The $40 Billion Graveyard Of Failed Startups
— 19 December 2023

The $40 Billion Graveyard Of Failed Startups

— 19 December 2023
Garry Lu
WORDS BY
Garry Lu

This year, 3,200 private venture-backed US companies have folded.

In total, these defunct startups — each one undoubtedly touted as the next big thing or “gamechangers” in their glossy pitch decks — had raised US$27.2 billion (AU$40.5 billion) worth of funding prior to their respective collapses.

So where did it all go wrong?

Startup culture has traditionally been a bloated beast fattened by greed, and their limitations consistently obscured by the intangibility of “upside potential” (especially when it comes to tech), that same beast was served a brutal reality check in the form of 22-year high-interest rates.

As the US Federal Reserve put the squeeze on the global economy, naturally, the cost of capital became increasingly expensive. All of a sudden, apps that monitored the moods of house pets didn’t seem like a great investment. Nor did real estate companies that — [checks notes] — didn’t own any real estate.

Those who could fend for themselves did. Everyone else, on the other hand, was left without lifejackets. Here are a few of 2023’s greatest casualties…

WeWork

The $40 Billion Graveyard Of Startups In 2023 (WeWork)

What It Was:
The aforementioned real estate unicorn, backed by Masayoshi Son’s SoftBank, that didn’t actually own any real estate.
The Damage:
Valued at US$47 billion (AU$70 billion) during the peak, US$11 billion (AU$16.4 billion) in funding secured.
The Tickler:
Former CEO Adam Neumann received a golden parachute worth roughly half a billion, still retains a net worth of US$1.7 billion (AU$2.5 billion), and has since established yet another multi-million-dollar real estate startup dubbed Flow.

Bird

The $40 Billion Graveyard Of Startups In 2023 (Bird)

What It Was:
The electric scooter provider, and fastest startup to ever land a US$1 billion (AU$1.5 billion) valuation, was delisted from the New York Stock Exchange after failing to maintain a market capitalisation above US$15 million (AU$22 million) for 30 consecutive days.
The Damage:
Valued at US$2.5 billion (AU$3.7 billion) during the peak, US$776 million (AU$1.2 billion) in funding secured.
The Tickler:
The entire operation is now worth US$7 million (AU$10.5 million) — less than a third of the US$22 million (AU$32.8 million) Miami mansion purchased by its founder, Travis VanderZandern, in 2021.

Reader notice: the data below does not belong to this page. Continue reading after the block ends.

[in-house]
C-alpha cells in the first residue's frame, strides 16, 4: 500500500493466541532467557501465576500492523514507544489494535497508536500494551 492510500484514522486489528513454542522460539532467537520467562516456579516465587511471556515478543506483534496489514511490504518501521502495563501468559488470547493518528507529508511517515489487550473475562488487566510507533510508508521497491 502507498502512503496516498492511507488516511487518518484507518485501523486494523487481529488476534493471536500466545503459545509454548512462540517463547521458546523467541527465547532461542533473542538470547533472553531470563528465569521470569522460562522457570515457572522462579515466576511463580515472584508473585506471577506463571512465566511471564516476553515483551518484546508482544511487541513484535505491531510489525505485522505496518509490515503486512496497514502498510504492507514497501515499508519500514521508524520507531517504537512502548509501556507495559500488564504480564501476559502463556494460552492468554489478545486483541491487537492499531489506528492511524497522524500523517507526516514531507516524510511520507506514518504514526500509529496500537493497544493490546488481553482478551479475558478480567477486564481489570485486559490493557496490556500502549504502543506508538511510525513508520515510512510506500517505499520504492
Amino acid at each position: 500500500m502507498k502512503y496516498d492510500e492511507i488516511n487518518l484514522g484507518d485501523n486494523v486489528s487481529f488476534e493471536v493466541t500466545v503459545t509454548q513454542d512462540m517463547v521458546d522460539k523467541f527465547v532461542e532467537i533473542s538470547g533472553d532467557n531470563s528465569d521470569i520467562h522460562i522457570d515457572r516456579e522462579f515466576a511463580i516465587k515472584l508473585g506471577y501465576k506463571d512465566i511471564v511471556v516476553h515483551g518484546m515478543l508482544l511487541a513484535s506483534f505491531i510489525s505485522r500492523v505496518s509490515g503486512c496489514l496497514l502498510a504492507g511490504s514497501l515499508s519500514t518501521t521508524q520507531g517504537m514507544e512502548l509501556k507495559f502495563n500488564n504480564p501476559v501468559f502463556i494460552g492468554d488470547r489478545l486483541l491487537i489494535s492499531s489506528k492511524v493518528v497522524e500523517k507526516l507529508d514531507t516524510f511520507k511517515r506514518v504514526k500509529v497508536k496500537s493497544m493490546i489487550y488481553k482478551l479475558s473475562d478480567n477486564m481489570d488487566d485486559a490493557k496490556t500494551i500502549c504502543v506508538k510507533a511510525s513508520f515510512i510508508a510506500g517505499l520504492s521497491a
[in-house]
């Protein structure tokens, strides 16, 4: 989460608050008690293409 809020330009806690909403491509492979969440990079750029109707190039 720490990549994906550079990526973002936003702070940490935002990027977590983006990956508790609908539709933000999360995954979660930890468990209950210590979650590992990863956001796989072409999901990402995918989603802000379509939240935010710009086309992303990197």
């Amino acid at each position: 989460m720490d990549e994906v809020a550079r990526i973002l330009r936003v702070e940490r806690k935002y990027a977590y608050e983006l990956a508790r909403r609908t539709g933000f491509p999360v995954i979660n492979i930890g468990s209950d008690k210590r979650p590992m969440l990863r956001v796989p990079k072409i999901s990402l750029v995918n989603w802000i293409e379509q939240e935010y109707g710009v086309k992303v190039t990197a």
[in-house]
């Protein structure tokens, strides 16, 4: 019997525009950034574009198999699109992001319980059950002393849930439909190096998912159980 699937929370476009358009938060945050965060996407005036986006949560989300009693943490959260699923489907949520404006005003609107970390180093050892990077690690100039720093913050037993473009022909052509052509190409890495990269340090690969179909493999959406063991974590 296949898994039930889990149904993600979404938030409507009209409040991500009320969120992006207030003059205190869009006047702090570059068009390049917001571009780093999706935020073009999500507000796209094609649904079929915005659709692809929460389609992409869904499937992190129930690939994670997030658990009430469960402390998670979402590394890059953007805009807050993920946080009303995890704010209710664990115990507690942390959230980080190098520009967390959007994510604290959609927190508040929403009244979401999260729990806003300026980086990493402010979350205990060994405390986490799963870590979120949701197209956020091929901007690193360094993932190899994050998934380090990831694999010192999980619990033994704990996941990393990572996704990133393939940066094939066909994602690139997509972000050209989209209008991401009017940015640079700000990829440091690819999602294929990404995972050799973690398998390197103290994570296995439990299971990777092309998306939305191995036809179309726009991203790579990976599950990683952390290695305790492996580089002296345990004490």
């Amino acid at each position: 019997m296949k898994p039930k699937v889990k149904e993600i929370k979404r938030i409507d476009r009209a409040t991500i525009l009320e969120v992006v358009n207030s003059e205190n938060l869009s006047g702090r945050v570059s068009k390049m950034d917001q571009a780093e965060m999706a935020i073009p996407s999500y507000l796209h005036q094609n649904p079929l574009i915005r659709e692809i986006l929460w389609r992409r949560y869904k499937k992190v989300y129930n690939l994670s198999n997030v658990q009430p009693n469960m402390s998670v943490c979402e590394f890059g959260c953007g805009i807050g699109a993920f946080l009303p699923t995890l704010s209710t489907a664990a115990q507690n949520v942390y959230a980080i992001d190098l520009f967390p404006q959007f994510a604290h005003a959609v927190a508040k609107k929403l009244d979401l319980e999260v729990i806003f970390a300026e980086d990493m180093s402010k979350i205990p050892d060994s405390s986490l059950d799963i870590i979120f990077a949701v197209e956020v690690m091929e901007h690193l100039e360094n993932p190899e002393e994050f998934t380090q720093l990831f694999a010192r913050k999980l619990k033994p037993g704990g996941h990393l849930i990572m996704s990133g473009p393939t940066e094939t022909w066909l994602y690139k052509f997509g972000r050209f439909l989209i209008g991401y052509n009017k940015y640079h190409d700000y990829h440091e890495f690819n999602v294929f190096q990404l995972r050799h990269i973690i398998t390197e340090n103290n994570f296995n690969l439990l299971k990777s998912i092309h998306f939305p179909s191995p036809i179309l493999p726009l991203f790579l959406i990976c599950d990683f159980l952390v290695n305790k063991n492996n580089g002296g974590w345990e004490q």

RELATED: The Graveyard Of NFTs — Dead Hype & Major Losses

Hopin

What It Was:
A virtual events business that was obviously hot during the COVID-19/lockdown years.
The Damage:
Valued at US$7.6 billion (AU$11.3 billion) during the peak, over US$500 million (AU$745 million) in funding secured.
The Tickler:
Its primary business units were recently sold for just US$15 million.

SmileDirectClub

What It Was:
A telehealth company that aimed to shake up the orthodontics industry (and plagued the internet with an onslaught of ads; you know what I’m talking about).
The Damage:
Valued at US$8.9 billion (AU$13.3 billion) during the peak, US$427 million (AU$636.5 million) in funding secured.
The Tickler:
Despite the complete shutdown (and lawsuit filed by unsatisfied customers), patients who’ve been making payments under the SmilePay plan are still “expected to continue to make all monthly payments until payment has been made in full.”

Now keep in mind: there are countless others.

From home construction startup Veev (US$647 million/AU$963 million raised) and automated healthcare player Olive AI (US$852 million/AU$1.3 billion raised); to automated pizzeria Zume (US$500 million/AU$745 million raised) and “Uber for trucking” Convoy (US$1 billion/AU$1.5 billion raised) — they’ve all packed it in.

And it doesn’t seem like anybody has learned their lesson with a new shiny toy like artificial intelligence.

As outlined by Morning Brew, as of August 2023, over 25% of all capital invested towards US startups this year had something to do with AI. In fact, funding of AI startups has more than doubled from 2022 to 2023, according to Crunchbase, with the expectation of a larger increase.

If it looks like a bubble and smells like a bubble…

Garry Lu
WORDS by
After stretching his legs with companies such as The Motley Fool and the odd marketing agency, Garry joined Boss Hunting in 2019 as a fully-fledged Content Specialist. In 2021, he was promoted to News Editor. Garry proudly retains a blue belt in Brazilian Jiu-Jitsu, black bruises from Muay Thai, as well as a black belt in all things pop culture. Drop him a line at [email protected]

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